The integrins family is a group of glycoproteins on the cell surface that are involved in adhesion, immune cell movement and activation. The alpha-4 integrin, expressed by all leukocytes (except neutrophils), forms heterodimeric receptors with either beta1 or beta7 subunits. Both alpha-4 Beta-1 (?4??1) and alpha-4 Beta-7 (?4??7) dimers contribute to the activation of cells and their survival in the parenchyma. 151: 2368-79; Koopman et al., 1994 J. Immunol. Leussink, et. al. 2002 Acta Neuropathol. 103:131-136).
Specifically, alpha-4 Beta-1 (also called very late antigen-4, VLA-4), binds to the vascular cell adhesion molecules-1 (VCAM-1(Lobb and al., 19941 J. Clin. Invest. 94:1722-8), is expressed by vascular endothelium in many areas of chronic inflammation. Rev. Immunol. Immunol. Immunol. 144:723-35). The alpha-4-beta-7 dimer interacts mucosal adhesion molecule MAdCAM-1 and mediates the homing of Lymphocytes to gut (Farstad, et al. 1997 Am. J. Pathol. 150: 187-99; and Issekutz et al., 1991 J. Immunol. 147: 4178-84). The expression of MAdCAM-1 is also higher at the sites of inflammation within the intestinal tract in patients with IBD (Briskin and al., 1997). J. Pathol. 151: 97-110).
Adhesion molecule such as alpha-4 Integrins are possible targets for therapeutic agents.” Alpha-4 integrin, a subunit of the VLA-4, which is also a receptor, is one of many targets because it interacts with a ligand on brain endothelial cell. Brain inflammation can have severe effects on diseases and conditions. “Also, the alpha-4-beta-7 integrin dimer plays a key role in lymphocyte homing as well as pathological inflammation of the gastrointestinal system.
Alpha-4 Beta-1 Integrin is expressed on extracellular surfaces of activated monocytes and lymphocytes. These cells have been implicated as a pathogen in the development of acute inflammatory lesions of the brain and the blood-brain barrier breakdown (BBB) associated with Multiple Sclerosis (MS).” (Coles et.al., 1999 Ann. Neurol. 46(3): 296-304). In vitro and in vivo, agents against alpha-4-integrin were tested in animal models for their antiinflammatory potential. See Yednock et al., 1992 Nature 356: 63-66; U.S. Pat. No. No. On Nov. 24, 1998 and U.S. Pat. No. Thorsett et al. received No. 6,001,809 on Dec. 14, 1999. On Dec. 14, 1998. In vitro experiments show that alpha-4-integrin antibodies prevent lymphocytes from attaching to brain endothelial cell. Animals with an artificially-induced condition that mimics multiple sclerosis (experimental autoimmune encephalomyelitis, EAE) were tested to see if alpha-4 antibodies would prevent inflammation and paralysis. These experiments collectively identify anti-alpha-4 antibodies as potential therapeutic agents to treat multiple sclerosis, and other inflammatory disorders and diseases.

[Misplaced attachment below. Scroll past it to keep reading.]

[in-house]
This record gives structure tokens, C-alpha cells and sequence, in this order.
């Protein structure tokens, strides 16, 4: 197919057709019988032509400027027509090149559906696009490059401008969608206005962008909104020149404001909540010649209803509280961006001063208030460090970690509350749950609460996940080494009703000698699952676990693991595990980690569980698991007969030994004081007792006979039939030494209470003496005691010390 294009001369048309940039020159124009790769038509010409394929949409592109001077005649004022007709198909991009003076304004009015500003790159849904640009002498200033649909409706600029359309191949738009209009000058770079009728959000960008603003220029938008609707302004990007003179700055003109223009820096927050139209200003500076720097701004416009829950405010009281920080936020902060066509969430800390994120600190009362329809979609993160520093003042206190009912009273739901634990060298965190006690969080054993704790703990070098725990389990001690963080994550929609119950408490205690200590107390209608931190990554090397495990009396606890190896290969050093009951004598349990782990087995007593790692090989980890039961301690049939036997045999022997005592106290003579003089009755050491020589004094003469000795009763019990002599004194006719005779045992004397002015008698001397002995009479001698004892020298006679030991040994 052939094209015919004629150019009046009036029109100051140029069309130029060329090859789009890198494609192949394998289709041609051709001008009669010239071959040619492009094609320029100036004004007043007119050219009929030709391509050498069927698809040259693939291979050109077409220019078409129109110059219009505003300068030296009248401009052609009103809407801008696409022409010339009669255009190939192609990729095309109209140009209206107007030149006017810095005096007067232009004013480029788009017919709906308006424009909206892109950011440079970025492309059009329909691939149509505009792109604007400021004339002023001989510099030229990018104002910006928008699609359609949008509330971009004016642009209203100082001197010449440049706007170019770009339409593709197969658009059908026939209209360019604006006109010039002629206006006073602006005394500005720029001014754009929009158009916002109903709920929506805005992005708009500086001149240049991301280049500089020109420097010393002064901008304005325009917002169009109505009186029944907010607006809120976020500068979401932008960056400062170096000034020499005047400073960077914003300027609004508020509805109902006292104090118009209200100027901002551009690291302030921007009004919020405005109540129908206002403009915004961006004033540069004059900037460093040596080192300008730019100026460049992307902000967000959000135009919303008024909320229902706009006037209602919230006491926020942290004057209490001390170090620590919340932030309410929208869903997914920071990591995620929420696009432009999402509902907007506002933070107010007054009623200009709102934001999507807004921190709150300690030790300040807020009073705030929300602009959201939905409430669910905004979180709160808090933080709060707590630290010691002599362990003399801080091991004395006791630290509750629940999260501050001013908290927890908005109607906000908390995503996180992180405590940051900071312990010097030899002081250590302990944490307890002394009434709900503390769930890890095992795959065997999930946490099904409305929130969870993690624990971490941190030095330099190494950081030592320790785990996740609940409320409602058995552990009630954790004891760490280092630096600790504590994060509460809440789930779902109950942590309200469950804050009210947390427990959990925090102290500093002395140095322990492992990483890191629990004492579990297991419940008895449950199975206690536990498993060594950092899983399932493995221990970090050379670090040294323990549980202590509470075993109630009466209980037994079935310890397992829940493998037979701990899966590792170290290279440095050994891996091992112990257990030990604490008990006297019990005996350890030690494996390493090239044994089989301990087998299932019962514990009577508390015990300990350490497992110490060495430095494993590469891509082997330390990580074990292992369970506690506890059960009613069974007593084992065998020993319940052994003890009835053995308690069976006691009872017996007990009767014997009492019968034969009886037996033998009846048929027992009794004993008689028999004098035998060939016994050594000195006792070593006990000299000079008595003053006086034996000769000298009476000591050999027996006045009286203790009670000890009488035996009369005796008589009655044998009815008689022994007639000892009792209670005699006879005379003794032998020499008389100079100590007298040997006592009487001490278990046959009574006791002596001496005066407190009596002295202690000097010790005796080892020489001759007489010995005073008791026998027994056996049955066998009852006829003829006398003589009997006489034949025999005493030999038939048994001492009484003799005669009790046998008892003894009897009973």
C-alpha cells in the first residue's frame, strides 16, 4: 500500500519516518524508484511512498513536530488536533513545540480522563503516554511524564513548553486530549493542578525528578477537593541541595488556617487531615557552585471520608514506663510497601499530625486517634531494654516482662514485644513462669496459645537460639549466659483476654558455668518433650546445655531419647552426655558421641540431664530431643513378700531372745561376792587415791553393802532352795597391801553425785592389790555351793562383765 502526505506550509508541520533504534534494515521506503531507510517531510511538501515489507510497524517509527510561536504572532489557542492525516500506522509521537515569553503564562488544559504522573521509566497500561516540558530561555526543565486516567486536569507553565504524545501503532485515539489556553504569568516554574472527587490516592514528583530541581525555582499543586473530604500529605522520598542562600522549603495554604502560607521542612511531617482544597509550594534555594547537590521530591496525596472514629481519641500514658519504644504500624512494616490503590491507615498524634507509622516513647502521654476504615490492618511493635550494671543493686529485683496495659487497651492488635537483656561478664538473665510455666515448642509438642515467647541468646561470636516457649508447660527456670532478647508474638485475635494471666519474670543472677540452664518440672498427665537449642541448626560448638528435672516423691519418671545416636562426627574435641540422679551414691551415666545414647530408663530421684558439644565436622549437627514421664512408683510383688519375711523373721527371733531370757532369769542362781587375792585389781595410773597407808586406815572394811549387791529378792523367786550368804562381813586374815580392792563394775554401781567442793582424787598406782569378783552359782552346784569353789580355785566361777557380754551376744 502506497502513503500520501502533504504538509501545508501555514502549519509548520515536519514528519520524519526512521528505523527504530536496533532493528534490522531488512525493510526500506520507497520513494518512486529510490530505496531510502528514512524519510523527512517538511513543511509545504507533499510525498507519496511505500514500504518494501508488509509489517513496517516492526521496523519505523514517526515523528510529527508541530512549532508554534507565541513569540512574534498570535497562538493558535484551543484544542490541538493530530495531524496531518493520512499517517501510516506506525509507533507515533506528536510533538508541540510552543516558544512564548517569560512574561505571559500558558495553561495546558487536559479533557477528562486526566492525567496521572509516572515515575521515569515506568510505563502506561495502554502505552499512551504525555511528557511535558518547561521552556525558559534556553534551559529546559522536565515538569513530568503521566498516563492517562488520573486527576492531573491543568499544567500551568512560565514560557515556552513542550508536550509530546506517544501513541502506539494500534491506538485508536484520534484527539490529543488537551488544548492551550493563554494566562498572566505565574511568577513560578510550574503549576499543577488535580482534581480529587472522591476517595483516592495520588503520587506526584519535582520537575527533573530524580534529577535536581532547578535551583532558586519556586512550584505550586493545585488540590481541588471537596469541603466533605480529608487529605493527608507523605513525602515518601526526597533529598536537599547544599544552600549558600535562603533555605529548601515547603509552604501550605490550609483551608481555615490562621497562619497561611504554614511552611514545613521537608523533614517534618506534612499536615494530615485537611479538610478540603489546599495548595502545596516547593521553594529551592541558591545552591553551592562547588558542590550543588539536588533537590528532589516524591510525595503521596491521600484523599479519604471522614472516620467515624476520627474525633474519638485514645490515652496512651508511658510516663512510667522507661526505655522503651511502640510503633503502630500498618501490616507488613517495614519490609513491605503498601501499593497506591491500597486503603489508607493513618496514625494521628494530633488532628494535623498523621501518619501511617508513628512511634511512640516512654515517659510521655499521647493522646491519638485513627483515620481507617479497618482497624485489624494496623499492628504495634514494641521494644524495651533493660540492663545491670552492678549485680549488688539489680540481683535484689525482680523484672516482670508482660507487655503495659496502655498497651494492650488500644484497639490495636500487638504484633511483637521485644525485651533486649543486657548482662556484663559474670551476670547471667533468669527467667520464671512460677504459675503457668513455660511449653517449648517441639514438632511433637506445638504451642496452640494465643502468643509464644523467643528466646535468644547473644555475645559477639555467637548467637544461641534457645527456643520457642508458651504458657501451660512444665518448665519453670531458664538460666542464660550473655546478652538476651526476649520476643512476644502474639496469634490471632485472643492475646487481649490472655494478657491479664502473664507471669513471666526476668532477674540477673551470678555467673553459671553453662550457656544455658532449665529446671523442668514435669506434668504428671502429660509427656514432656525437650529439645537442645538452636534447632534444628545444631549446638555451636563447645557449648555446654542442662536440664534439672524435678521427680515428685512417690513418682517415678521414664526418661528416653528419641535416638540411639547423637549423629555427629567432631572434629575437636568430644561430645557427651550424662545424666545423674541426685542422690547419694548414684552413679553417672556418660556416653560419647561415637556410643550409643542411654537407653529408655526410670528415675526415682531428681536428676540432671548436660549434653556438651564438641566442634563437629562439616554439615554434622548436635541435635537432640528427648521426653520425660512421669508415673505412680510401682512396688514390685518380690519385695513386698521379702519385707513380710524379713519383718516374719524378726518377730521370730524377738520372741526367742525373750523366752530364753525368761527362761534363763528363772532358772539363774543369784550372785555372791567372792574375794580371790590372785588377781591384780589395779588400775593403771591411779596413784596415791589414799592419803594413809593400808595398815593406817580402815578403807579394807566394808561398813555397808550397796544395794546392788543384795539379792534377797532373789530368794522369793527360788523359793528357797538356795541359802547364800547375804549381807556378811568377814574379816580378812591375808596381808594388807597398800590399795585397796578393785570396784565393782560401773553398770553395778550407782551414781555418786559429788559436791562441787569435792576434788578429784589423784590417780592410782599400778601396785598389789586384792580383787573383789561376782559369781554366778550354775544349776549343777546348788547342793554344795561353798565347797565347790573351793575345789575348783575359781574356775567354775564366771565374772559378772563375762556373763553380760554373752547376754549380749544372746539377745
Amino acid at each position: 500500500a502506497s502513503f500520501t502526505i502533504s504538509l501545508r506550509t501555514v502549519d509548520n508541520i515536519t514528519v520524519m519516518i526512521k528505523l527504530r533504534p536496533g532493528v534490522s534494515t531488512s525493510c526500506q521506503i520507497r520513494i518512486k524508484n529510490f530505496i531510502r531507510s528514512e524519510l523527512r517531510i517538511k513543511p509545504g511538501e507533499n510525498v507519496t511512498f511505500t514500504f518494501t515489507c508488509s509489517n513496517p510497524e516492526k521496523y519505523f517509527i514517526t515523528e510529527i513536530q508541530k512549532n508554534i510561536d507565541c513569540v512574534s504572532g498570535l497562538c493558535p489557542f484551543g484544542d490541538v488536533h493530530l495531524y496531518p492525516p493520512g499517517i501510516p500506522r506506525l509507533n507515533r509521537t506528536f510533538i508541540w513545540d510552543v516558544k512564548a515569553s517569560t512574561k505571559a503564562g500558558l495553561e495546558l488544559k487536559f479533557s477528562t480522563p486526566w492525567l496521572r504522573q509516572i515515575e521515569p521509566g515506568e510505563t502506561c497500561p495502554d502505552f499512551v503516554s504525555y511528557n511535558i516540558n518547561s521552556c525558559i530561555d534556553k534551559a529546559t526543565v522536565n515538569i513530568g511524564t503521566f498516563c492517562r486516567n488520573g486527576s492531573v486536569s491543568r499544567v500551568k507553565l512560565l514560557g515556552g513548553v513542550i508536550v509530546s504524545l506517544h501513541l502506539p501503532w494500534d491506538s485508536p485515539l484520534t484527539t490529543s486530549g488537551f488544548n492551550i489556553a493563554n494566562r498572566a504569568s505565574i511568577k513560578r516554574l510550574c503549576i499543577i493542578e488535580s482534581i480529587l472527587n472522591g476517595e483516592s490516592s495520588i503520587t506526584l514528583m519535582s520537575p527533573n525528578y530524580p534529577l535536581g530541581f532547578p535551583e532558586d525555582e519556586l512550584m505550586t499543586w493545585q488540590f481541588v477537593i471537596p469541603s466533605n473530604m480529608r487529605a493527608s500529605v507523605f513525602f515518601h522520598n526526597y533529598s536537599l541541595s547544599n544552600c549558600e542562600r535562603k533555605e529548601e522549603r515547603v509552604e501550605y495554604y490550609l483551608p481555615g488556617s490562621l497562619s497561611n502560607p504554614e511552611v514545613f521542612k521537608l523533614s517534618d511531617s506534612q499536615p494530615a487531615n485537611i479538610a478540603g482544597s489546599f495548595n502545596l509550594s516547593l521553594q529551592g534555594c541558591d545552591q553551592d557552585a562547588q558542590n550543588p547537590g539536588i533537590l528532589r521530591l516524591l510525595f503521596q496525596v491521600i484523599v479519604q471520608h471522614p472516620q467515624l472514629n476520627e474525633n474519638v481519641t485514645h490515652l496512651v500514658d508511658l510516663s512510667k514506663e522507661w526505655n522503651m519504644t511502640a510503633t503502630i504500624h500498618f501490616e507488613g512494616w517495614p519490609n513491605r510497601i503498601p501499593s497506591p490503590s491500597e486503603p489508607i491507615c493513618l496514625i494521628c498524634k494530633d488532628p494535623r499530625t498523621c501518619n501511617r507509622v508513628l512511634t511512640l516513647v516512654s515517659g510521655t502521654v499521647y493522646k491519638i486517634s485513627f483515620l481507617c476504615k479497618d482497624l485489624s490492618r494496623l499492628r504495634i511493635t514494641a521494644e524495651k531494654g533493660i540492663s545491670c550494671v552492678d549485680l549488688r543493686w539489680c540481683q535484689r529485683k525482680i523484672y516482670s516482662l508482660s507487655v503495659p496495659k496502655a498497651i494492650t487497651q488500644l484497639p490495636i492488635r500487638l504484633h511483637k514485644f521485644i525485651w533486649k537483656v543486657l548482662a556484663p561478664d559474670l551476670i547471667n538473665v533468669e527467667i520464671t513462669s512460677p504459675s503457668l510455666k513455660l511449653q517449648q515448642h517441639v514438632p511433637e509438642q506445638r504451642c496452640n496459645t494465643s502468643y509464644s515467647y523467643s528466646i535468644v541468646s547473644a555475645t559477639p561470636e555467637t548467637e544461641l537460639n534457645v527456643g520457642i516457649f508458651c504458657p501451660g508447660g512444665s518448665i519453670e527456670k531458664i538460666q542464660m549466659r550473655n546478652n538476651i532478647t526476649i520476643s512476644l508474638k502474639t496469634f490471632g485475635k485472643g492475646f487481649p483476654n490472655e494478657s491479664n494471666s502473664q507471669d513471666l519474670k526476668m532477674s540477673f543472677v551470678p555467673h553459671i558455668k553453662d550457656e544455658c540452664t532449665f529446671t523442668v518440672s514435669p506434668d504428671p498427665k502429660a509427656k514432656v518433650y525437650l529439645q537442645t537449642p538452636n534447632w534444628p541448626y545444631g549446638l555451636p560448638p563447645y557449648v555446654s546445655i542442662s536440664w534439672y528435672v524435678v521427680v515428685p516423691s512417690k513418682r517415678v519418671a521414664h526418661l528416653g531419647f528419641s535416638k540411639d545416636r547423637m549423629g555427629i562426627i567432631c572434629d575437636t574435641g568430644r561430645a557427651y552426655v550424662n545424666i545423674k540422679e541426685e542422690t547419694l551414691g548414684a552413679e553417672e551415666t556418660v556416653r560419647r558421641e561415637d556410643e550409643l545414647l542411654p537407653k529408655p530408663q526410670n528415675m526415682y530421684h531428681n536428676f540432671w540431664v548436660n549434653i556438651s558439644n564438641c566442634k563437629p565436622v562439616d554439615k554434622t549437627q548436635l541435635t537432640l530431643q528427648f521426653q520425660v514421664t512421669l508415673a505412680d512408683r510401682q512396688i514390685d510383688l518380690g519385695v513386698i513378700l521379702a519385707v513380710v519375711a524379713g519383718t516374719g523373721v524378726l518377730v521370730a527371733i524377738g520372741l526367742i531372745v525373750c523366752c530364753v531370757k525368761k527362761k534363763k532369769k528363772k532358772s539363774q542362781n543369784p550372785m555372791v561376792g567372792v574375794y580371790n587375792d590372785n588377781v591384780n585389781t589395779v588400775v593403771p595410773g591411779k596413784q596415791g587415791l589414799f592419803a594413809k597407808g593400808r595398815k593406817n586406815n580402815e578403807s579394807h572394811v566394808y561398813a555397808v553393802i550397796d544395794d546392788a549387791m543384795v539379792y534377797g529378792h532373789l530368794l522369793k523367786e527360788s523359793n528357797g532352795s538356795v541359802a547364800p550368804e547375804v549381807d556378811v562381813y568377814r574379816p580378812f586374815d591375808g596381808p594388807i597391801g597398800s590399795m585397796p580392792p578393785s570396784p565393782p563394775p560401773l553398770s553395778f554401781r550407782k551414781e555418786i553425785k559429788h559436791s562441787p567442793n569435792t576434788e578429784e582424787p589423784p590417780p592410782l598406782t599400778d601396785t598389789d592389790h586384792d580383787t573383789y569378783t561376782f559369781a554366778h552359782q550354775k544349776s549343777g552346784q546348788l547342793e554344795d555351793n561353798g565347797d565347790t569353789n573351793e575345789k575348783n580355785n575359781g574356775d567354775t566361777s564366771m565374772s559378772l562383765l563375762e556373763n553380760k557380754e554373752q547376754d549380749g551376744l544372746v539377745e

The Crohn’s Disease (CD) is another example of pathological inflammation that involves alpha-4-integrins. It is a chronic and incurable transmural intestinal inflammation. The disease is marked by abnormal immune cell migration in the mucosa of the intestine, involving macrophages, neutrophils, and T cells (Schreiber, et. al., Gastroenterology, 101, 1020-30, 1991). The first-line treatment for Crohn’s is 5-aminosalicylates (5-5-ASAs), but these have a low level of efficacy. Corticosteroids also have a variety of short- and longer-term side-effects (Munkholm et. al., 1994, Gut 35: 360-2). Immunosuppressive drugs such as 6-mercaptopurine and methotrexate are used to treat patients who have failed first-line therapy. However, these drugs can cause serious side effects and have a long-term effect. Clin. North Am. 81: 71-101, viii). Recent advances in biologics with faster onsets of action for the treatment of Crohn’s have also been made. However, these agents face similar issues, such as side effects and long-term efficacy.